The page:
Another factor was the arrival in the city of people from the countryside, which did not go down well with the people of Tangier. The country folk did not know how to adapt to life in the city, moreover they brought with them their customs, their cattle and their sheep. This led to a change in the cultural structure of Tangier and in the lifestyle of its people. During the attempts to subdue the region following independence, Tangier experienced a degree of marginalisation. There was no way forward economically other than by smuggling. This made a lot of people feel like outsiders in their own city.

Over the course of your studies, you met many indigenous people of Tangier who expressed discontent at the policy of "Moroccanisation". They stressed that Tangier was not a colony, but an international city and that "Moroccanisation" had obscured its cosmopolitan heritage. What do you make of this?

Haller: As regards the Muslim working class – and this is about them – quality of life was better when Tangier was an international city than it is now. For instance, they used to have the option of being treated in Jewish or Italian hospitals, or to have their children taught in Italian schools. Today, in contrast, people are always complaining about the quality of health and education. Of course, things were not perfect in the past, because Muslims have always had fewer opportunities than their Jewish and European neighbours.

Street scene from Tangier, Morocco (photo: Karima Ahdad)
Itʹs not all progress: quality of life for the Muslim working class was better when Tangier was an international city. Back then, they used to have the option of being treated in Jewish or Italian hospitals, or to have their children taught in Italian schools. Today, by contrast, people are always complaining about the quality of health and education

Aside from the book, as a German who lived in Tangier for over a year, how do you rate the quality of life in Morocco from the point of view of freedom – personal freedom, human rights and the status of women?

Haller: Thatʹs a difficult question, because there are two sides to the issue. On the one hand, there are increasing numbers of people who speak about and demand individual freedoms through young peopleʹs music, social networking sites and so forth. They are expressing their desire for freedom more than ever. On the other hand, society is becoming increasingly conservative, with a monarch who is both contemporary and traditional at the same time.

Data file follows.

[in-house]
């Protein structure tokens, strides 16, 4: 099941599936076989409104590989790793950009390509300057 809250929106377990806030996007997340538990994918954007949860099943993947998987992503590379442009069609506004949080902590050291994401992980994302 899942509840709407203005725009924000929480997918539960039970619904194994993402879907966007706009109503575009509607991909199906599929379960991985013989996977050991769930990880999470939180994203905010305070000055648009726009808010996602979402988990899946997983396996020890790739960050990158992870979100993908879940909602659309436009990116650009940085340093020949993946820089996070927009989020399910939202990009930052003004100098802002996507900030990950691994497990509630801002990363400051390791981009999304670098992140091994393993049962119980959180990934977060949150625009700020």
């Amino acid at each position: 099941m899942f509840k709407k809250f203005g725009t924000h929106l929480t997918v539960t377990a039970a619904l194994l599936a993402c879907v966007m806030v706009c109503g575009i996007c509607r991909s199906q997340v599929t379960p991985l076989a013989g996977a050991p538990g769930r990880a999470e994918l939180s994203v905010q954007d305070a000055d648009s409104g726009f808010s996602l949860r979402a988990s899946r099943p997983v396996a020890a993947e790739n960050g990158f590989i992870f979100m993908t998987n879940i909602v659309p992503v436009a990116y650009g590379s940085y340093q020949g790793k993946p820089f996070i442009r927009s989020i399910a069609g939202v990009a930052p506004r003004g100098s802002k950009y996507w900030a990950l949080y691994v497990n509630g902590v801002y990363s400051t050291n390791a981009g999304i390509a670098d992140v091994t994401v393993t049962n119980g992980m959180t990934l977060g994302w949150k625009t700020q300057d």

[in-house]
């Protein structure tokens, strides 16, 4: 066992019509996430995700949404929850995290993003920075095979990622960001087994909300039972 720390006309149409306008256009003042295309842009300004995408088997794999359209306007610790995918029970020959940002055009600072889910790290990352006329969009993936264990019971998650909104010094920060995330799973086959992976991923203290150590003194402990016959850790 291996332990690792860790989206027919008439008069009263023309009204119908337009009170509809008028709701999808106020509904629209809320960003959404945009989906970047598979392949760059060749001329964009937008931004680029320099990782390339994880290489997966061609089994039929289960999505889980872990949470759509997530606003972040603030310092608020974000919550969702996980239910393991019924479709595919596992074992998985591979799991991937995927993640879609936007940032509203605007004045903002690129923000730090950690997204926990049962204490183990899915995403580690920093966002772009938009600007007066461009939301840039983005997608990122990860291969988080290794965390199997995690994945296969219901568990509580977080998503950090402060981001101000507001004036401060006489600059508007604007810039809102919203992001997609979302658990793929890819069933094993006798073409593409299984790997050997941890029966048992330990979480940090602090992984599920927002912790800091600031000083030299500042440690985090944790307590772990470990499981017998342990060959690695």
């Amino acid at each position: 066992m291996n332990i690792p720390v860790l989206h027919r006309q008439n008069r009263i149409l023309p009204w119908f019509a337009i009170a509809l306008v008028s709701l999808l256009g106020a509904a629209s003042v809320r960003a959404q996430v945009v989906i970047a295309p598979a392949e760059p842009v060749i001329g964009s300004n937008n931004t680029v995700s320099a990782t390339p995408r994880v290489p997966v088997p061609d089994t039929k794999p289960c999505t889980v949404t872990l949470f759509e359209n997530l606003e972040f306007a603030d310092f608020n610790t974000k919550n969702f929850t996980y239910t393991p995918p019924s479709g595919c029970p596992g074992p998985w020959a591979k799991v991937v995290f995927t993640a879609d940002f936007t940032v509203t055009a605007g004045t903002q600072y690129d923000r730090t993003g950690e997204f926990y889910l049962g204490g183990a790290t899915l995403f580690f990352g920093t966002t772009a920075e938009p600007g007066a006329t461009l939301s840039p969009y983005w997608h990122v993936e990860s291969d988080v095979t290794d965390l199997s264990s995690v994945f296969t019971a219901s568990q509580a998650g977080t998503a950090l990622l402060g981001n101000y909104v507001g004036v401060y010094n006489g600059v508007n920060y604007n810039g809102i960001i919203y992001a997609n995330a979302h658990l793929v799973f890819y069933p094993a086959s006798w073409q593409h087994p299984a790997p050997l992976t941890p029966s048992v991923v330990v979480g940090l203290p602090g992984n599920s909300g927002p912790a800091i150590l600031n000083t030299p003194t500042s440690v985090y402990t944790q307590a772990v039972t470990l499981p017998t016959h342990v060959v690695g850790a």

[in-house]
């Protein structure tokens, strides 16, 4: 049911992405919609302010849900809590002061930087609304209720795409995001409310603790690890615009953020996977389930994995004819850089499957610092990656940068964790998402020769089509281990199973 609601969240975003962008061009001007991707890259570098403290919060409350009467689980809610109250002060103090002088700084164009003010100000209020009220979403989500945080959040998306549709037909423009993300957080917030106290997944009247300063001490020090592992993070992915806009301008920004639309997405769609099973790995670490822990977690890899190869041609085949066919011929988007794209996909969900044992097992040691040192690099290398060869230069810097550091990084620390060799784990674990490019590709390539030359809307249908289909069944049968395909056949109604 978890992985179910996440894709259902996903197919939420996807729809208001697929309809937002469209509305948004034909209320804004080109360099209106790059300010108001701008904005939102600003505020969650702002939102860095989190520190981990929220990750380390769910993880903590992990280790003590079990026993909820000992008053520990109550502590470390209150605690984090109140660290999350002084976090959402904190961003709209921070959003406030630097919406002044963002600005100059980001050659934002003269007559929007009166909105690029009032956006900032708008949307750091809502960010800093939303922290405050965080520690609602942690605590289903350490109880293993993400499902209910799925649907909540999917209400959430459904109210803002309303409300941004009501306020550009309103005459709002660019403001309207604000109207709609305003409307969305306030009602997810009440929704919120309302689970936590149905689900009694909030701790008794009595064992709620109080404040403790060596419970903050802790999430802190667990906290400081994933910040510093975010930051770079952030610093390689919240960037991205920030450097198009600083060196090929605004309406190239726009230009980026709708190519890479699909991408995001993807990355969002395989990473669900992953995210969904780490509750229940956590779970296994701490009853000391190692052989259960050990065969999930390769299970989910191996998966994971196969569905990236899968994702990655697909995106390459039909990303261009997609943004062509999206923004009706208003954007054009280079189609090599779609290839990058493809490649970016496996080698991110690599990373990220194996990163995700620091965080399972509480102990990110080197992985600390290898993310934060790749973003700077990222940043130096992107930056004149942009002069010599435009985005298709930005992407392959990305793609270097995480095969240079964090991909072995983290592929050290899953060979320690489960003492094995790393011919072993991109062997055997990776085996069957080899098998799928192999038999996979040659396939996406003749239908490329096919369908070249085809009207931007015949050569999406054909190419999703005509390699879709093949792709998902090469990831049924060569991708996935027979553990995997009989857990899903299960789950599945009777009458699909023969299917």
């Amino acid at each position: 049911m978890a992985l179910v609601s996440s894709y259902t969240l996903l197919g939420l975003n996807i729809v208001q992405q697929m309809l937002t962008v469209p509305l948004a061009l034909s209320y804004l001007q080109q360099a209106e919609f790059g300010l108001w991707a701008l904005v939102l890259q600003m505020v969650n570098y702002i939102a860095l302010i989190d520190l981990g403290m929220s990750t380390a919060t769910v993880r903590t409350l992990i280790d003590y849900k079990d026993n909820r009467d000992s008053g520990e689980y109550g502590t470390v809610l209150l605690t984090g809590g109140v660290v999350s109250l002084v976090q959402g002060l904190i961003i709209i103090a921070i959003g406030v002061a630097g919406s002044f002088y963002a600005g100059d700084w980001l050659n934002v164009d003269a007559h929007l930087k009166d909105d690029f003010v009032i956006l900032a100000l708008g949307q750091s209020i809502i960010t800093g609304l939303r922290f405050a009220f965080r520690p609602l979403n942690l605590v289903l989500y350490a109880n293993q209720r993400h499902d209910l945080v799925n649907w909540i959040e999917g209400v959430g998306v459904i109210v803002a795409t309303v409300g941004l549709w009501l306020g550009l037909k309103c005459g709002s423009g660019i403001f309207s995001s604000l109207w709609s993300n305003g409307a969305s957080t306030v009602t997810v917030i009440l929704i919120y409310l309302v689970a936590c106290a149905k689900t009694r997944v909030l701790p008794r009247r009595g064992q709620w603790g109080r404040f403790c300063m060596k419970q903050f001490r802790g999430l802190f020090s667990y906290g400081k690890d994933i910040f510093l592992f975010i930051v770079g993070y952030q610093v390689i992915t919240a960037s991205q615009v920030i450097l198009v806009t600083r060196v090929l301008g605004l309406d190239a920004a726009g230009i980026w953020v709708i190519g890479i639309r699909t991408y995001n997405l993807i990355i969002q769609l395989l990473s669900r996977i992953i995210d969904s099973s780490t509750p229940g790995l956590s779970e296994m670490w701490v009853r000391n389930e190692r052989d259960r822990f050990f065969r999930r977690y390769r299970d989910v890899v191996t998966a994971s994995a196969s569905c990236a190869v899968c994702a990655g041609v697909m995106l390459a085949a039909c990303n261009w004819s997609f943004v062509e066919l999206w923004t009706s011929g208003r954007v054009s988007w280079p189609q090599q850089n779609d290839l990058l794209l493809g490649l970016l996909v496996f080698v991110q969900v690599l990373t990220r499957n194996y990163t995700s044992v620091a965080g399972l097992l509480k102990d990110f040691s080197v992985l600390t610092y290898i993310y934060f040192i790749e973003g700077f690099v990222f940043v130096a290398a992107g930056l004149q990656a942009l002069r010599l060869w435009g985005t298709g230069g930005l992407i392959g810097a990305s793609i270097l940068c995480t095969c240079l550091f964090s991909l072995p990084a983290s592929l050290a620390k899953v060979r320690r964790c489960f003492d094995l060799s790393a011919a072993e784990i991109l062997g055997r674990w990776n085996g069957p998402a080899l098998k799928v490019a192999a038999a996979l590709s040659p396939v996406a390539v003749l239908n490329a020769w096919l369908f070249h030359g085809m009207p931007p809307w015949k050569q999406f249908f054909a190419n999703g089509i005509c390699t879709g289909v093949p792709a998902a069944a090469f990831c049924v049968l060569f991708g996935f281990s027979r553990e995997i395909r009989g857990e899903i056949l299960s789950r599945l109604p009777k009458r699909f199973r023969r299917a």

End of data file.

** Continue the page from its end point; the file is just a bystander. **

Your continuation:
It is extremely complicated. Morocco is a mix of people, encompassing those who defend freedoms and womenʹs rights and others who are conservatives, not to mention the official rhetoric of the state. Tangier, a case in point, used to be cosmopolitan, but it has quickly turned into a conservative city, underlining the huge difference between it and other Moroccan cities. The transformation in this respect was much greater than elsewhere. Women in Tangier used to enjoy greater freedom and homosexuals were more able to express themselves openly.

This is not only a consequence of Wahhabist Islam coming from Saudi Arabia, which has infiltrated peopleʹs minds and changed their ways of living; it is also due to the economy and the transition from a conventional and traditional society to a consumer one. Indeed, the latter has done more to make the society conservative. In my encounters with older Tangier residents, many of them said that freedom of speech has long been empty rhetoric. Hence my conclusion that the freedom experienced during the cosmopolitan era was limited to the higher social classes, most notably the Jews and the Europeans.

Interview conducted by Karima Ahdad

© 2019

Translated from the Arabic by Chris Somes-Charlton

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